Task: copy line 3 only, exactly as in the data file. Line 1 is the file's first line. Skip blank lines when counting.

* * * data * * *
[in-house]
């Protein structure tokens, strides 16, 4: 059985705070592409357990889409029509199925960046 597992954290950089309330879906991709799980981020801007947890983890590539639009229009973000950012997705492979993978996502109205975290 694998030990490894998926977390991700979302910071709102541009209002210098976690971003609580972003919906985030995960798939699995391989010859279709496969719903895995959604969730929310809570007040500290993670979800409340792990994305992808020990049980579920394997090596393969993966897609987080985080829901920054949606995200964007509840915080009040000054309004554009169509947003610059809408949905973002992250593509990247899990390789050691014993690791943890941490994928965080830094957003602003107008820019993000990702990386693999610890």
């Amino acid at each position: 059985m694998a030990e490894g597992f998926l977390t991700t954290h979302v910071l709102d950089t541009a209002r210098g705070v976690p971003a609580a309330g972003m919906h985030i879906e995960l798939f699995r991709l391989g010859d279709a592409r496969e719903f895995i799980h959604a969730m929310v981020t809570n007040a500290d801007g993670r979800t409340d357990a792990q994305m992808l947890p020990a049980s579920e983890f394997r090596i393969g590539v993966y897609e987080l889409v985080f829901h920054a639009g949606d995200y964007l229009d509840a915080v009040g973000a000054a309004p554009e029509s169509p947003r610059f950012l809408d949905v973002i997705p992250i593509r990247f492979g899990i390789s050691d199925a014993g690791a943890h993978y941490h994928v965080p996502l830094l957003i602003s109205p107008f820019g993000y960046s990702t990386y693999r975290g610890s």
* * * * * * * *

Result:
């Amino acid at each position: 059985m694998a030990e490894g597992f998926l977390t991700t954290h979302v910071l709102d950089t541009a209002r210098g705070v976690p971003a609580a309330g972003m919906h985030i879906e995960l798939f699995r991709l391989g010859d279709a592409r496969e719903f895995i799980h959604a969730m929310v981020t809570n007040a500290d801007g993670r979800t409340d357990a792990q994305m992808l947890p020990a049980s579920e983890f394997r090596i393969g590539v993966y897609e987080l889409v985080f829901h920054a639009g949606d995200y964007l229009d509840a915080v009040g973000a000054a309004p554009e029509s169509p947003r610059f950012l809408d949905v973002i997705p992250i593509r990247f492979g899990i390789s050691d199925a014993g690791a943890h993978y941490h994928v965080p996502l830094l957003i602003s109205p107008f820019g993000y960046s990702t990386y693999r975290g610890s």